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Jesse Jackson

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Jesse Jackson

Comments for: Jesse Jackson
Anonymous Report This Comment
Date: April 21, 2007 06:36PM

Race War Now
SkullandChains Report This Comment
Date: April 21, 2007 08:30PM

HAHAHA! I can see the humor in it without getting my underwear in a bunch.
Anonymous Report This Comment
Date: April 21, 2007 11:00PM

Definitely one of those.... would be a lot funnier if it wasn't so true.

He's the one laughing, all the way to the bank.

You say "Nigger" and the black man in general wants to kill you, Jackson comes along and uses them for money and power and they love him, what fools, if you're going to be that stupid then you deserve anything you get!

All they have to do is say, hey, wait a second, what has he really ever done for us, show me......... nothing!

Same as a Politician, all talk, no action, sales and marketing, chaaaaaa-ching!
Mint Report This Comment
Date: April 22, 2007 01:13AM

Sad thing is now adays business is booming for him. People quit doing it then he would be out of business.
Mint Report This Comment
Date: April 22, 2007 03:12AM

Placelowerplace thats just stupid. How can you say rodney king used the race card. He was beat to a frickin bloody pulp. If you want to use an example use OJ Simpson.
Placelowerplace Report This Comment
Date: April 22, 2007 04:03AM

Mint, Um I really can't answer you here, except that I can tell you I witnessed Los Angeles BURN with my own eyes, However, Yes OJ Simpson is also a Prime example of "Equal" rights and he too was in Los Angeles.
jgoins Report This Comment
Date: April 22, 2007 06:31AM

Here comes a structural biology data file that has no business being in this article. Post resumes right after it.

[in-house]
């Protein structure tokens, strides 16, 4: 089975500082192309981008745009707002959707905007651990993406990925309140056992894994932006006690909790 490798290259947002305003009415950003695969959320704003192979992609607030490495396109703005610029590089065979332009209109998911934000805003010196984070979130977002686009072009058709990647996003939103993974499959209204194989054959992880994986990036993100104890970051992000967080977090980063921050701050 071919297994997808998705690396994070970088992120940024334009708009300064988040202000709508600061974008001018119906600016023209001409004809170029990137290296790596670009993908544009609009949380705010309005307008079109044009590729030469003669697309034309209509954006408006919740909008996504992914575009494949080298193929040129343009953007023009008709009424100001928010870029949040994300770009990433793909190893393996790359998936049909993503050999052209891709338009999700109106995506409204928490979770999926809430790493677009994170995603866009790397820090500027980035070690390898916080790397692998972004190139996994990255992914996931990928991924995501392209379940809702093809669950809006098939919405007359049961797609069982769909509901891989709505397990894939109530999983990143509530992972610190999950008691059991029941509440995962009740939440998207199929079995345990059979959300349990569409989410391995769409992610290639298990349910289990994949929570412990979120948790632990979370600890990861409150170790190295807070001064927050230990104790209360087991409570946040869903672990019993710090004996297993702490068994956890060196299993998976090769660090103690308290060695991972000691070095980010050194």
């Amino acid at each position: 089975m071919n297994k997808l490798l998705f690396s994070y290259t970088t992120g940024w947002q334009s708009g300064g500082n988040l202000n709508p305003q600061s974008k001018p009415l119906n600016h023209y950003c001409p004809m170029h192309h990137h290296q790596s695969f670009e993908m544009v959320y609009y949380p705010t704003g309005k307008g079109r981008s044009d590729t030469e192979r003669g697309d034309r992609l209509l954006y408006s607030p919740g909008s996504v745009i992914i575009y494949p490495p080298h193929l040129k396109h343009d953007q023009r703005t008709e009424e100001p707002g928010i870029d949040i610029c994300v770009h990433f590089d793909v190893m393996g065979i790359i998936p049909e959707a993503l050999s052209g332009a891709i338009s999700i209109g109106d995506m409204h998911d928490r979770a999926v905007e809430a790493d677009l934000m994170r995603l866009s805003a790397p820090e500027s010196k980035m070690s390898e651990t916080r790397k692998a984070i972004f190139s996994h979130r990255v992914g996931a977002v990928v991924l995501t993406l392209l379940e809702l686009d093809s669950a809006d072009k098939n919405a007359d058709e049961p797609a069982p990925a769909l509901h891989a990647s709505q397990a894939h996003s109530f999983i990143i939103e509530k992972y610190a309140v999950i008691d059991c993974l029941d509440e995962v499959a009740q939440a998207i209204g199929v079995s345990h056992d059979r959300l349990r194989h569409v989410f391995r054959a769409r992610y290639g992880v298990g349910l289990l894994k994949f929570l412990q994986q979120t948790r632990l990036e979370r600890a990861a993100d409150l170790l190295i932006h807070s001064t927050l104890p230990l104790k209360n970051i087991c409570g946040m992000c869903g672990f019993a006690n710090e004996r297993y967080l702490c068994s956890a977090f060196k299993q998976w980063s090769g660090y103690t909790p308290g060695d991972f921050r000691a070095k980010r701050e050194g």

If the black community ever hopes to acheive true equality then they will have to learn to act equal and stop demanding more rights than everyone else. Instead of trying blend in they choose to set themselves apart from everyone else with their speaking, clothes and enviroment so how can they expect to be treated equally. America is supposed to be a "melting pot" and a melting pot blends material all together and what does not blend together is just slag. The black community will have to learn that none of us ever owned black people and we should not be held responsible for the past.
BlahX3 Report This Comment
Date: April 22, 2007 11:19AM

Hear, hear! If people want to live in this fine country they have to play by the rules. Color doesn't matter, at least it shouldn't. There's nothing wrong with being black. Seems to me a lot blacks (at least the ones we see in the media) are more obsessed about their skin color than the honkeys are.
fossil_digger Report This Comment
Date: April 22, 2007 01:34PM

now remember people, just 'cause I post something, does not mean i agree with it. smiling
This guy gets it.

Imus isn't the real bad guy Instead of wasting time on irrelevant shock jock, black leaders need to be fighting a growing gangster culture.
By JASON WHITLOCK - Columnist Thank you, Don Imus. You've given us (black people) an excuse to avoid our real problem. You've given Al Sharpton and Jesse Jackson another opportunity to pretend that the old fight, which is now the safe and lucrative fight, is still the most important fight in our push for true economic and social equality. You've given Vivian Stringer and Rutgers the chance to hold a nationally televised recruiting celebration expertly disguised as a news conference to respond to your poor attempt at humor. Thank you, Don Imus. You extended Black History Month to April, and we can once again wallow in victimhood, protest like it's 1965 and delude ourselves into
believing that fixing your hatred is more necessary than eradicating our